Sporting News' 2020 All-American teams picks include players from all 10 FBS conferences.
The four College Football Playoff teams have added 16 players to our first and second team. Alabama led all schools with seven picks, including six first-team players. Quarterback Mac Jones, Najee Harris, and receiver DeVonta Smith were among those picks. Ohio State, Notre Dame and Clemson teamed up for nine players on our first and second teams.
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The SEC chaired all conferences with 13 selections, followed by the ACC with 12. SN is one of five outlets used to determine All-American consensus status. With this in mind, our 2020 All-American Team.
Sporting News 2020 All-American Team
First team offensive
QB: Mac Jones, Alabama
Jones led the FBS with a degree of completion of 76.5, 11.4 yards per attempt and a passerby rating of 202.3 – a mark slightly higher than Joe Burrow's 202.0 last season. The Crimson Tide quarterback did so while completing a total of 3,739 yards, 32 touchdowns, and four interceptions. Jones handled the Alabama offense with remarkable efficiency and stood out in big games. He set the SEC championship game record with 418 yards against Florida.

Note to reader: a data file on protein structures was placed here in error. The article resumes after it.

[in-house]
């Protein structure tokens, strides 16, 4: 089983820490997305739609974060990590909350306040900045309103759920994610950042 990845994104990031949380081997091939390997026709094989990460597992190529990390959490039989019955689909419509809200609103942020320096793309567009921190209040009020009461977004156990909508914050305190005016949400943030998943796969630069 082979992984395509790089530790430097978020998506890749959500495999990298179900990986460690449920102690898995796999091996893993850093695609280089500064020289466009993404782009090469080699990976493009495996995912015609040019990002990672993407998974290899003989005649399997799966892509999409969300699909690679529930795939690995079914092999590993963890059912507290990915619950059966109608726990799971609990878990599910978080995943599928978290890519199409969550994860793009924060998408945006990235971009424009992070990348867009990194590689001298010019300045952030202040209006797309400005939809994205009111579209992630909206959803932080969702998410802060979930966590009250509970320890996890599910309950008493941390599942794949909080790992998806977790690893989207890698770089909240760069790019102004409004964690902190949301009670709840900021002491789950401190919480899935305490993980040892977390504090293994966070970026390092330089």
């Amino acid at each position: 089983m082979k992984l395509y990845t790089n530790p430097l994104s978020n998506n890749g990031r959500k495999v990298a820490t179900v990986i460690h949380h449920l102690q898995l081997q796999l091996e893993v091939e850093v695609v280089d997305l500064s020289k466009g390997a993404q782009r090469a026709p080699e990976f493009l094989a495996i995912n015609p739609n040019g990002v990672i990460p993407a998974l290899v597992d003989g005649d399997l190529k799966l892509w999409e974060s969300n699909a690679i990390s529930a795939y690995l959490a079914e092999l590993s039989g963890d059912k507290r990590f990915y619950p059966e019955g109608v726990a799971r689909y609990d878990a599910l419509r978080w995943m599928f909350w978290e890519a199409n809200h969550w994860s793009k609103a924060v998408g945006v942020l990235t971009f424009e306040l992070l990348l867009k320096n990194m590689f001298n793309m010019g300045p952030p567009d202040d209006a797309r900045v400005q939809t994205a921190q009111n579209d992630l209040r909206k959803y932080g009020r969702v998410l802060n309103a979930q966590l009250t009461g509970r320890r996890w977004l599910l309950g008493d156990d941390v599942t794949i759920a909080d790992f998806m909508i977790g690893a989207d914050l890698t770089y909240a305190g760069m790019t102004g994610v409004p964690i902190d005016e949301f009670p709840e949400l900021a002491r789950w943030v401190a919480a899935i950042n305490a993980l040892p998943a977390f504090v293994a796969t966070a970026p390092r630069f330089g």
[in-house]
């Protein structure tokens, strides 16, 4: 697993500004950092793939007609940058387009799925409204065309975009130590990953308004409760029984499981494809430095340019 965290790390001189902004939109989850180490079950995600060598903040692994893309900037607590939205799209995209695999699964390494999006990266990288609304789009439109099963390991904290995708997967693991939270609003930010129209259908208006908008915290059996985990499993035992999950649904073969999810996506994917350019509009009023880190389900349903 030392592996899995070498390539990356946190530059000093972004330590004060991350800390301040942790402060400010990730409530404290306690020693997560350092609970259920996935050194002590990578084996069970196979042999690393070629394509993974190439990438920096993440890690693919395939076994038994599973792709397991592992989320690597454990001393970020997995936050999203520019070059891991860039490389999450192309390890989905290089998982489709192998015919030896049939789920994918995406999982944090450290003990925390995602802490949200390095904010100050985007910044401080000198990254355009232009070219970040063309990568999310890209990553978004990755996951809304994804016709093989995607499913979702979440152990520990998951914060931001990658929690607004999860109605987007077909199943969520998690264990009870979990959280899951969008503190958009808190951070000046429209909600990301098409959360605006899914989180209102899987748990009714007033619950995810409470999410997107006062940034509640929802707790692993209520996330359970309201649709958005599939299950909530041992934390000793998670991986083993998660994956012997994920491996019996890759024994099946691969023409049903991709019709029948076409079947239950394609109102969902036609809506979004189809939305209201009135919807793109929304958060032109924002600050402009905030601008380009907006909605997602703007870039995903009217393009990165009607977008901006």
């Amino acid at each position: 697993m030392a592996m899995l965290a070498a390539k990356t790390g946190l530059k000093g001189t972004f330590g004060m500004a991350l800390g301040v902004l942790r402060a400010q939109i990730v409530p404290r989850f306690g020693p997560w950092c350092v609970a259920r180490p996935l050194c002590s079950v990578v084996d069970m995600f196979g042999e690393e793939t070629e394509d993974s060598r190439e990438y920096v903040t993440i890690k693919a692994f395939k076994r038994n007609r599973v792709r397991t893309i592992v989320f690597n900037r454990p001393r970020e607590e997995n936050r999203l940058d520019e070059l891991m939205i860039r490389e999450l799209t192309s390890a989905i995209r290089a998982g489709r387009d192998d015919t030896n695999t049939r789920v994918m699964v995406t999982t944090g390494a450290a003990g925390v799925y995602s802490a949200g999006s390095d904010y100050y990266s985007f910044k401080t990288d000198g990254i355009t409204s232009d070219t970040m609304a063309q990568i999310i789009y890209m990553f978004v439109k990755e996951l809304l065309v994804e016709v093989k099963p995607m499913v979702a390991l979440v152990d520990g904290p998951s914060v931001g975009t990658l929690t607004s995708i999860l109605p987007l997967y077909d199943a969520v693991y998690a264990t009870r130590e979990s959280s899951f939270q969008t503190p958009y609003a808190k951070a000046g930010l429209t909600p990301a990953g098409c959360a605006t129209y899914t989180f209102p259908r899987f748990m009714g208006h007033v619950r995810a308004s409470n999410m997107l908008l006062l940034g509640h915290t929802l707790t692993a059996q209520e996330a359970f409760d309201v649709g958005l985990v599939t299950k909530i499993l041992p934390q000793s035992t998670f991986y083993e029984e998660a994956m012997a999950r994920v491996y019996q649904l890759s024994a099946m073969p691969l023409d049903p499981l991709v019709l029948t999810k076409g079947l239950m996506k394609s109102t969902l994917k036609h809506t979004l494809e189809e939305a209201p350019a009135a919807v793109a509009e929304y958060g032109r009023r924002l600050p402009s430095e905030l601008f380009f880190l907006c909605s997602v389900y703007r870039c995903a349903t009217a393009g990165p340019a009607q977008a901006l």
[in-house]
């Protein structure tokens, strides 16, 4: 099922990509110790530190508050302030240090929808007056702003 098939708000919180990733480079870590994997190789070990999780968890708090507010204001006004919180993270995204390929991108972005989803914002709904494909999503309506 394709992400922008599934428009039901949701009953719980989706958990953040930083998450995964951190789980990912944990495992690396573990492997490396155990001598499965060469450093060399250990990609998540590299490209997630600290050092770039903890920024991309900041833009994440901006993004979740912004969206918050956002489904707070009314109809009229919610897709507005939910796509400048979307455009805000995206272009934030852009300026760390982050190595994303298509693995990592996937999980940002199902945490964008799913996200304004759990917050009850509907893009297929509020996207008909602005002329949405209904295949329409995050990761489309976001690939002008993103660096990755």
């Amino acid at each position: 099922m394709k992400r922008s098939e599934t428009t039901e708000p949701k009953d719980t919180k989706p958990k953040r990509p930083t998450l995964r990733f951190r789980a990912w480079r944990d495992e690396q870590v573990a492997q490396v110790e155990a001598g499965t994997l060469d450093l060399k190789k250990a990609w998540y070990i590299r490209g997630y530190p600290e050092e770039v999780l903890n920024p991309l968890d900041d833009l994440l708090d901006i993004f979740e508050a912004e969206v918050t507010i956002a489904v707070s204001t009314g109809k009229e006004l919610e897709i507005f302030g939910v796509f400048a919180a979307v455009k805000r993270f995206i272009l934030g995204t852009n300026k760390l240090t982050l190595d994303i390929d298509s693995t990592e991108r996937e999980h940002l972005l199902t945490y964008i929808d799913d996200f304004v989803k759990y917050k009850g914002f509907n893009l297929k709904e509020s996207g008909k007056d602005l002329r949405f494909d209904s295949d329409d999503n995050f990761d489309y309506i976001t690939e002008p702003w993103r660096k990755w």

RB: Najee Harris, Alabama
Harris rushed for 1,262 yards and 24 touchdowns, breaking Alabama's record for rushing yards (3,639) and touchdowns (44). Harris is a rounded running back who continues to be an asset in the receiving game (32 receptions, 316 yards, three touchdowns). Harris finished that season with five points in the SEC championship game against the Gators, which secured his place on the team that season.
RB: Breece Hall, State of Iowa
The Cyclones were one of the surprise stories of 2020, and Hall's dynamic talent was a big part of that success. He led the FBS with 1,606 meters from the abyss. The second player opened the season with eight straight 100-yard games, scoring at least one touchdown in every competition. This consistency was remarkable throughout the season.
WR: DeVonta Smith, Alabama
Smith ran the FBS at receptions (98) and reception yards (1,511) and used that production to rack up 17 touchdowns. He became the top receiver in college football, taking on games. This included a performance with 15 catches and 184 yards and two touchdowns in the SEC championship game. As a bonus, Smith averaged 24.9 yards per punt return and added a score. Smith is SN's Player of the Year – the first recipient to win the award since Michigan's Desmond Howard in 1991.